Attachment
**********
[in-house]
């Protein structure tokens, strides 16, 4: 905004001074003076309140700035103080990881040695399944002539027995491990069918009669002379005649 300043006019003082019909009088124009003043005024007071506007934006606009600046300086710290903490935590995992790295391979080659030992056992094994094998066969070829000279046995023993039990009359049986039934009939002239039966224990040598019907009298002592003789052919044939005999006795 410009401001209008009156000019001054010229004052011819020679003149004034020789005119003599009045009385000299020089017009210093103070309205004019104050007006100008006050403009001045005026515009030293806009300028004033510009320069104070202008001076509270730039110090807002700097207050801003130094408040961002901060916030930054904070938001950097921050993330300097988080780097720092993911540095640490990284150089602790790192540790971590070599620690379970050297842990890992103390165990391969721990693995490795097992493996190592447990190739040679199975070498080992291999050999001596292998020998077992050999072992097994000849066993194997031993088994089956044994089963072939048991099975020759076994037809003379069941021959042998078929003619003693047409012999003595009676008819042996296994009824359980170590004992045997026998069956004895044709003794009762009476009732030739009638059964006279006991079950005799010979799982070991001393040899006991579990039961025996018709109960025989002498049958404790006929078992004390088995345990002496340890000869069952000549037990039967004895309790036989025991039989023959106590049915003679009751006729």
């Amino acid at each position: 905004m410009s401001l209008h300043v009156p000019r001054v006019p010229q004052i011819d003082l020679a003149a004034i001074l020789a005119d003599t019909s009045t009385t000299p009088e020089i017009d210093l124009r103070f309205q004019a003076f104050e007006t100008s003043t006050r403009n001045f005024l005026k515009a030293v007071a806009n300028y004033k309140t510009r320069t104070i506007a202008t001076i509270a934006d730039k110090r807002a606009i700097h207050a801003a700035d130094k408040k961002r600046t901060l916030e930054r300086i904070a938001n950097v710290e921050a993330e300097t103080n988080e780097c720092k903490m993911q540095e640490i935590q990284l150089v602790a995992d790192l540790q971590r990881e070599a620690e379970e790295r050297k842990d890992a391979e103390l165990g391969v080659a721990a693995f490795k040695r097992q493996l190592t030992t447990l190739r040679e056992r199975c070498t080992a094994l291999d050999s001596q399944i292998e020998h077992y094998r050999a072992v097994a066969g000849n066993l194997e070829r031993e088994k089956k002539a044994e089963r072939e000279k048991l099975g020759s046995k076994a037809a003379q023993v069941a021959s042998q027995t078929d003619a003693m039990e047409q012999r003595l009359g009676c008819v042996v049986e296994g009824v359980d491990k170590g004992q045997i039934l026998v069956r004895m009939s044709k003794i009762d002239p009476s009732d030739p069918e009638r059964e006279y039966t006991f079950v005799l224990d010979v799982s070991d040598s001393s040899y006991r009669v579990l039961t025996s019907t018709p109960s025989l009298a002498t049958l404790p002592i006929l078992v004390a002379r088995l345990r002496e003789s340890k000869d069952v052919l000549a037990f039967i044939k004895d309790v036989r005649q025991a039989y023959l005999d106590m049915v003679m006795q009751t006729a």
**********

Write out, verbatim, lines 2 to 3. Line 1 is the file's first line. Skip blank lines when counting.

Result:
């Protein structure tokens, strides 16, 4: 905004001074003076309140700035103080990881040695399944002539027995491990069918009669002379005649 300043006019003082019909009088124009003043005024007071506007934006606009600046300086710290903490935590995992790295391979080659030992056992094994094998066969070829000279046995023993039990009359049986039934009939002239039966224990040598019907009298002592003789052919044939005999006795 410009401001209008009156000019001054010229004052011819020679003149004034020789005119003599009045009385000299020089017009210093103070309205004019104050007006100008006050403009001045005026515009030293806009300028004033510009320069104070202008001076509270730039110090807002700097207050801003130094408040961002901060916030930054904070938001950097921050993330300097988080780097720092993911540095640490990284150089602790790192540790971590070599620690379970050297842990890992103390165990391969721990693995490795097992493996190592447990190739040679199975070498080992291999050999001596292998020998077992050999072992097994000849066993194997031993088994089956044994089963072939048991099975020759076994037809003379069941021959042998078929003619003693047409012999003595009676008819042996296994009824359980170590004992045997026998069956004895044709003794009762009476009732030739009638059964006279006991079950005799010979799982070991001393040899006991579990039961025996018709109960025989002498049958404790006929078992004390088995345990002496340890000869069952000549037990039967004895309790036989025991039989023959106590049915003679009751006729």
């Amino acid at each position: 905004m410009s401001l209008h300043v009156p000019r001054v006019p010229q004052i011819d003082l020679a003149a004034i001074l020789a005119d003599t019909s009045t009385t000299p009088e020089i017009d210093l124009r103070f309205q004019a003076f104050e007006t100008s003043t006050r403009n001045f005024l005026k515009a030293v007071a806009n300028y004033k309140t510009r320069t104070i506007a202008t001076i509270a934006d730039k110090r807002a606009i700097h207050a801003a700035d130094k408040k961002r600046t901060l916030e930054r300086i904070a938001n950097v710290e921050a993330e300097t103080n988080e780097c720092k903490m993911q540095e640490i935590q990284l150089v602790a995992d790192l540790q971590r990881e070599a620690e379970e790295r050297k842990d890992a391979e103390l165990g391969v080659a721990a693995f490795k040695r097992q493996l190592t030992t447990l190739r040679e056992r199975c070498t080992a094994l291999d050999s001596q399944i292998e020998h077992y094998r050999a072992v097994a066969g000849n066993l194997e070829r031993e088994k089956k002539a044994e089963r072939e000279k048991l099975g020759s046995k076994a037809a003379q023993v069941a021959s042998q027995t078929d003619a003693m039990e047409q012999r003595l009359g009676c008819v042996v049986e296994g009824v359980d491990k170590g004992q045997i039934l026998v069956r004895m009939s044709k003794i009762d002239p009476s009732d030739p069918e009638r059964e006279y039966t006991f079950v005799l224990d010979v799982s070991d040598s001393s040899y006991r009669v579990l039961t025996s019907t018709p109960s025989l009298a002498t049958l404790p002592i006929l078992v004390a002379r088995l345990r002496e003789s340890k000869d069952v052919l000549a037990f039967i044939k004895d309790v036989r005649q025991a039989y023959l005999d106590m049915v003679m006795q009751t006729a």